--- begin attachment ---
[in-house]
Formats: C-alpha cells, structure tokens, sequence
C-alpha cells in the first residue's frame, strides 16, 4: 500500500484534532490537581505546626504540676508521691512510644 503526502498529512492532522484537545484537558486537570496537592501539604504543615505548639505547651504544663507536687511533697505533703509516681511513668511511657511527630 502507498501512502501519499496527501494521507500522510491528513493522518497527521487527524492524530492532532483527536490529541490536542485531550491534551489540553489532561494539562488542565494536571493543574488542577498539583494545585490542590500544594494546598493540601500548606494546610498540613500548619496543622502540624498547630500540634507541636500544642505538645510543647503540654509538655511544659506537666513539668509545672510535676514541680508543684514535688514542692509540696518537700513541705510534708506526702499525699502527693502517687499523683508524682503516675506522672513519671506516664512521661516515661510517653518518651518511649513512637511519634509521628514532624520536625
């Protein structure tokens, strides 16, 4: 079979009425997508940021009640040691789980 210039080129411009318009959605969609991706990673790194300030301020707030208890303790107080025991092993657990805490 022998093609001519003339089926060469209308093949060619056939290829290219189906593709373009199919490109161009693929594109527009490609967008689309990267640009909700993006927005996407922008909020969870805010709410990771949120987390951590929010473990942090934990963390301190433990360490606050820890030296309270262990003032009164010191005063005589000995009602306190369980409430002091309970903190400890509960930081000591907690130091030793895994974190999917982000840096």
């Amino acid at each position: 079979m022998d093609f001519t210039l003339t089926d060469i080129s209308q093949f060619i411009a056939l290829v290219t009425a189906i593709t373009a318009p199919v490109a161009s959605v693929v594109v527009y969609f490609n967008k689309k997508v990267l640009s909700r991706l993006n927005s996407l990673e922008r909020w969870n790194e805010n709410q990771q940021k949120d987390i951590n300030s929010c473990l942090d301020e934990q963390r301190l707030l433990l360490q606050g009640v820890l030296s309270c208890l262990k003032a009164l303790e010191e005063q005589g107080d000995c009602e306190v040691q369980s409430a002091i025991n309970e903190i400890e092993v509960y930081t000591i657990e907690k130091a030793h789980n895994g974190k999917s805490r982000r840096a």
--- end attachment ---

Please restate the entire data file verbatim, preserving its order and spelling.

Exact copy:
[in-house]
Formats: C-alpha cells, structure tokens, sequence
C-alpha cells in the first residue's frame, strides 16, 4: 500500500484534532490537581505546626504540676508521691512510644 503526502498529512492532522484537545484537558486537570496537592501539604504543615505548639505547651504544663507536687511533697505533703509516681511513668511511657511527630 502507498501512502501519499496527501494521507500522510491528513493522518497527521487527524492524530492532532483527536490529541490536542485531550491534551489540553489532561494539562488542565494536571493543574488542577498539583494545585490542590500544594494546598493540601500548606494546610498540613500548619496543622502540624498547630500540634507541636500544642505538645510543647503540654509538655511544659506537666513539668509545672510535676514541680508543684514535688514542692509540696518537700513541705510534708506526702499525699502527693502517687499523683508524682503516675506522672513519671506516664512521661516515661510517653518518651518511649513512637511519634509521628514532624520536625
């Protein structure tokens, strides 16, 4: 079979009425997508940021009640040691789980 210039080129411009318009959605969609991706990673790194300030301020707030208890303790107080025991092993657990805490 022998093609001519003339089926060469209308093949060619056939290829290219189906593709373009199919490109161009693929594109527009490609967008689309990267640009909700993006927005996407922008909020969870805010709410990771949120987390951590929010473990942090934990963390301190433990360490606050820890030296309270262990003032009164010191005063005589000995009602306190369980409430002091309970903190400890509960930081000591907690130091030793895994974190999917982000840096």
């Amino acid at each position: 079979m022998d093609f001519t210039l003339t089926d060469i080129s209308q093949f060619i411009a056939l290829v290219t009425a189906i593709t373009a318009p199919v490109a161009s959605v693929v594109v527009y969609f490609n967008k689309k997508v990267l640009s909700r991706l993006n927005s996407l990673e922008r909020w969870n790194e805010n709410q990771q940021k949120d987390i951590n300030s929010c473990l942090d301020e934990q963390r301190l707030l433990l360490q606050g009640v820890l030296s309270c208890l262990k003032a009164l303790e010191e005063q005589g107080d000995c009602e306190v040691q369980s409430a002091i025991n309970e903190i400890e092993v509960y930081t000591i657990e907690k130091a030793h789980n895994g974190k999917s805490r982000r840096a």